Let’s cut to the chase: I’m divorcing Ian.
For this post, in the interest of balance and because this topic so deeply impacts both of us, Ian and are each going to share our perspectives.
Now for some context, without getting into unnecessary detail. Despite uncountable hours of marriage and individual therapy, we got to a point where I couldn’t envision living the rest of my life in our marriage. It took me a long time to accept that I needed to take this step, and I’m not doing it because I hate Ian — I don’t.
I’m doing it because despite a truly Herculean good-faith effort on both our parts, we couldn’t build a relationship that was healthy for both of us, and I’m finally accepting that reality. I hope that this gives both of us the opportunity to continue growing into healed, whole, healthy people.
Ian and I married 18 years ago when I was 19 years old. Marriage has defined my entire adult life. Even though it’s ending, our relationship has made me who I am today.
I am truly thankful for this relationship and for the journey of growth it’s led me on — to being a stronger, happier, and more whole person than I was nearly twenty years ago. A confident person who’s ready for the next phase of life, one where I navigate these complicated waters with a strong foundation of knowledge in my own value, facing an unknown future not with fear but anticipation.
If I could do everything over again, I would, even knowing that we get to this point. It hurts — it hurts so much sometimes. I think we may be contributing to a significant percentage of the Kleenex company’s quarterly profits. But change, even necessary change, does hurt. That doesn’t mean it shouldn’t happen.
I firmly believe that there’s no failure except where I don’t learn from my choices, even choices that end in pain. Yes, of course, I also have to take the consequences of those choices. But if I learn and grow from my decisions, I haven’t failed. I only fail if I take nothing from the experience.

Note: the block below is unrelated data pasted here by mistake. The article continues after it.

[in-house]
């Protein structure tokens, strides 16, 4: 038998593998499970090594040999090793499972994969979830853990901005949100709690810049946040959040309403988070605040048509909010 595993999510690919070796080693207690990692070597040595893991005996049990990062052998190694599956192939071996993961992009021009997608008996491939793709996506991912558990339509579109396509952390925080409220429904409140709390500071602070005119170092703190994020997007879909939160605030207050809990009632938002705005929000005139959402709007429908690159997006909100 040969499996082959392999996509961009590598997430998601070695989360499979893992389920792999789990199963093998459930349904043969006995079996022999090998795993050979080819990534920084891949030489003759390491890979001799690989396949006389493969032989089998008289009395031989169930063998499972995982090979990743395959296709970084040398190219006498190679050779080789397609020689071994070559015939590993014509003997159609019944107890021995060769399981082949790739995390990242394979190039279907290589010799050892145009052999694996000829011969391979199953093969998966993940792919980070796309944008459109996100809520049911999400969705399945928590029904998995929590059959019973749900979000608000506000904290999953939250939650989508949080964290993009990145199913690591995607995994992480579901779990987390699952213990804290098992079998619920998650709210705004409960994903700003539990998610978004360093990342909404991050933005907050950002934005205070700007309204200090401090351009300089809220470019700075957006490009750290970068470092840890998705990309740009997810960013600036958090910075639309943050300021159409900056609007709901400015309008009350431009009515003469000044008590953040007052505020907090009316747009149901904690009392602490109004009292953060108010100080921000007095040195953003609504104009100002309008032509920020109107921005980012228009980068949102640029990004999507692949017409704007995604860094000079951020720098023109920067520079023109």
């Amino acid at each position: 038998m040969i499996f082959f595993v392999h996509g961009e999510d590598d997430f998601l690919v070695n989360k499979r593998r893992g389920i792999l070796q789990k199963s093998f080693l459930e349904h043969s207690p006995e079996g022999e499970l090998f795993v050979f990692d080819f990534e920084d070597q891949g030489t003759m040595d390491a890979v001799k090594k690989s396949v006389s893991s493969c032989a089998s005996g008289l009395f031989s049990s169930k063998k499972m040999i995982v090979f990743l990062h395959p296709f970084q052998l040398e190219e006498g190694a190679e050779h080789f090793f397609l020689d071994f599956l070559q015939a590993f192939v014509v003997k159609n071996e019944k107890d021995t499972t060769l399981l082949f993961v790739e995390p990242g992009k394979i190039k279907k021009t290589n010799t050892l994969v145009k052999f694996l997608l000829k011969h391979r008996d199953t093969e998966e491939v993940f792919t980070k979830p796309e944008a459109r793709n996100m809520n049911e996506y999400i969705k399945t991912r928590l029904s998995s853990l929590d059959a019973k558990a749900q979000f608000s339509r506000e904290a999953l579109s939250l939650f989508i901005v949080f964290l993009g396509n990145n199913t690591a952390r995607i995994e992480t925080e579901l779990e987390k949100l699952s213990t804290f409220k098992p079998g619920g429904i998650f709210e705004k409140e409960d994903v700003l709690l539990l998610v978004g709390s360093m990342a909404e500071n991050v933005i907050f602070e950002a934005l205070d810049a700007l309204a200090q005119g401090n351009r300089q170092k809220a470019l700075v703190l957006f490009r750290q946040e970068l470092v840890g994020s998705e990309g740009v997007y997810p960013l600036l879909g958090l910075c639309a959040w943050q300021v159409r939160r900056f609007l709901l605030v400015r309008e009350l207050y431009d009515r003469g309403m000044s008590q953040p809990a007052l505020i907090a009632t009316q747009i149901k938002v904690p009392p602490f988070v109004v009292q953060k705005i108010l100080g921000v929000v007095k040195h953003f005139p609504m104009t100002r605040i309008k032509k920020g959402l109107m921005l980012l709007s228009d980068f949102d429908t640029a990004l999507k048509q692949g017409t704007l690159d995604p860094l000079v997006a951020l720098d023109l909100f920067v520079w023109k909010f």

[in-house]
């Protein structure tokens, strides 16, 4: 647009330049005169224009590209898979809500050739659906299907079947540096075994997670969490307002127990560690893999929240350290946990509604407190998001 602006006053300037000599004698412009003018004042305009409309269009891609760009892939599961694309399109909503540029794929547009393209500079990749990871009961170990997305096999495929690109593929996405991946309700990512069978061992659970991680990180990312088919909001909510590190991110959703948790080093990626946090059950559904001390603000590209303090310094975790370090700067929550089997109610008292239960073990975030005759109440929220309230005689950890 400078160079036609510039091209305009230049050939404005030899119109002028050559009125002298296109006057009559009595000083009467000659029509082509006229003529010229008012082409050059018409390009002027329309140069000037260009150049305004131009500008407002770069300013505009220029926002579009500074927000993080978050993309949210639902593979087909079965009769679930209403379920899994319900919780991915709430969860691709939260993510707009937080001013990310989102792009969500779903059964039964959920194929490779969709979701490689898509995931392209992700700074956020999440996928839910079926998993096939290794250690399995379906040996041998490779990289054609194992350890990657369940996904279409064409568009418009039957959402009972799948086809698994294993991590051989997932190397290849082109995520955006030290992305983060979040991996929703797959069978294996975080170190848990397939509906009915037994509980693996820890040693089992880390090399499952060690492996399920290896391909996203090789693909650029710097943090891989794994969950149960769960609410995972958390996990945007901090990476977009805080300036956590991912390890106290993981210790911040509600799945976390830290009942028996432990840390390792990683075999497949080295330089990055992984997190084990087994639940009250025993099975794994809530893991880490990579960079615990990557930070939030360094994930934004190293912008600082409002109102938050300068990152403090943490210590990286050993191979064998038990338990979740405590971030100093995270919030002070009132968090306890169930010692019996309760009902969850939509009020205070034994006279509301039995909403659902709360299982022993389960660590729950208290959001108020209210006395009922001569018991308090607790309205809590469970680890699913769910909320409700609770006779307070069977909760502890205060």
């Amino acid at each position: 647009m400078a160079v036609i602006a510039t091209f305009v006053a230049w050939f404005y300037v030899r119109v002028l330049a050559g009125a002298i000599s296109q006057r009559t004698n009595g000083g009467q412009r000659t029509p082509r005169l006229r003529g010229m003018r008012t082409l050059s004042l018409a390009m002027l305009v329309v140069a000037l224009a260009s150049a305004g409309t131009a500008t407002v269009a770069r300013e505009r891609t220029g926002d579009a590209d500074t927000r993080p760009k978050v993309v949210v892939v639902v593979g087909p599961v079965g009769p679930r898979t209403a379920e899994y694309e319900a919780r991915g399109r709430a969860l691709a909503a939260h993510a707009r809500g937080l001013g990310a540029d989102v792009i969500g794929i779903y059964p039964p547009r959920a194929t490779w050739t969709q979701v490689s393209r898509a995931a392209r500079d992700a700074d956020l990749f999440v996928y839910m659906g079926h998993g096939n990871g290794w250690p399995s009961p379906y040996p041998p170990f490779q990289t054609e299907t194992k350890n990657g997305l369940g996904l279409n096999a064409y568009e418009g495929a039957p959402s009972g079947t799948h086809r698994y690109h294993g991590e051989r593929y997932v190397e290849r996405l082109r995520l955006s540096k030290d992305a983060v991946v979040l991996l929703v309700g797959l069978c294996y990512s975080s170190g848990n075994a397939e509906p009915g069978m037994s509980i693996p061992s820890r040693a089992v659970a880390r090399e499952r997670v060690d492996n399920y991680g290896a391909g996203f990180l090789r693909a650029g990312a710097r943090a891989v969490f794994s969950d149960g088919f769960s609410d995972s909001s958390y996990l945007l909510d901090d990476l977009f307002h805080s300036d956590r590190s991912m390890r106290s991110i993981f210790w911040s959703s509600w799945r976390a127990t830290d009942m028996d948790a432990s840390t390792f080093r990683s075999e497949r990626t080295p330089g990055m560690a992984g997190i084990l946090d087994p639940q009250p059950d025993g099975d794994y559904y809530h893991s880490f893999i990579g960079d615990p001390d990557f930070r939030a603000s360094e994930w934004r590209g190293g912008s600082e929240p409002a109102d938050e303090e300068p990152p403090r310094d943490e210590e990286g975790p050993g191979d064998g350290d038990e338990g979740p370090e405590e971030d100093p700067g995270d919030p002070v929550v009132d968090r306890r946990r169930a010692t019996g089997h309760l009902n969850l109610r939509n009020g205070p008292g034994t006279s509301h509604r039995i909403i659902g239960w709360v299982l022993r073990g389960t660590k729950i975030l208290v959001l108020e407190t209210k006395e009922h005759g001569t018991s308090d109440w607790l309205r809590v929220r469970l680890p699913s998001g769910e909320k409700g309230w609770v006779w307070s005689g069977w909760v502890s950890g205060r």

So, while this marriage is ending, I’m not counting it a failure. Over these 18 years, I’ve learned and grown so much, and over the next months and years, I know I’ll continue doing so. That’s not failure. That’s life.
On Sunday, August 22nd, 2021 at 11:20 AM, Katie spoke the words that shattered my world. “I no longer see a future for us. I want to get divorced.”
The next 24 hours were a blur of emotional turmoil the likes of which I had never experienced before. By the time I fell asleep I was mentally and emotionally exhausted.
I woke up Monday morning wanting to be angry. To hate her for putting me through this. But God intervened to save me from myself. I recognized that I too played a part in this mess. Katie may have opened the door and walked through it, but I worked to push her there, and so I could no longer condemn her. In that moment God was able to draw the poison of anger and bitterness from my heart and replace it with a new conviction.
The new conviction is this: we may no longer share a bond of romantic love, but I need to love Katie the way God loves her. Not just for the sake of Benji, but for hers as well. Because she is a person made in God’s image and she is worthy of being loved. Part of love is sacrifice. If our marriage is ending no matter what then maybe the most loving thing for me to do is to sacrifice our marriage and help bury it so that we can both heal.
And with this new found purpose I can honestly say: I love Katie, I care about Katie, and I want the best for her.
The days and weeks and months ahead are going to be really hard and really unpleasant, to put it mildly. But God promises to work out everything for good. Not that He caused this or planned it or wants it, but He can redeem it. Through our 20 years of being together, Katie saw in me what I couldn’t see in myself. Her love, support, and influence has made me a better person than I would have been on my own. To honor Katie and the relationship we had, I’m not giving up on myself but instead making this the new starting point on my journey to wholeness.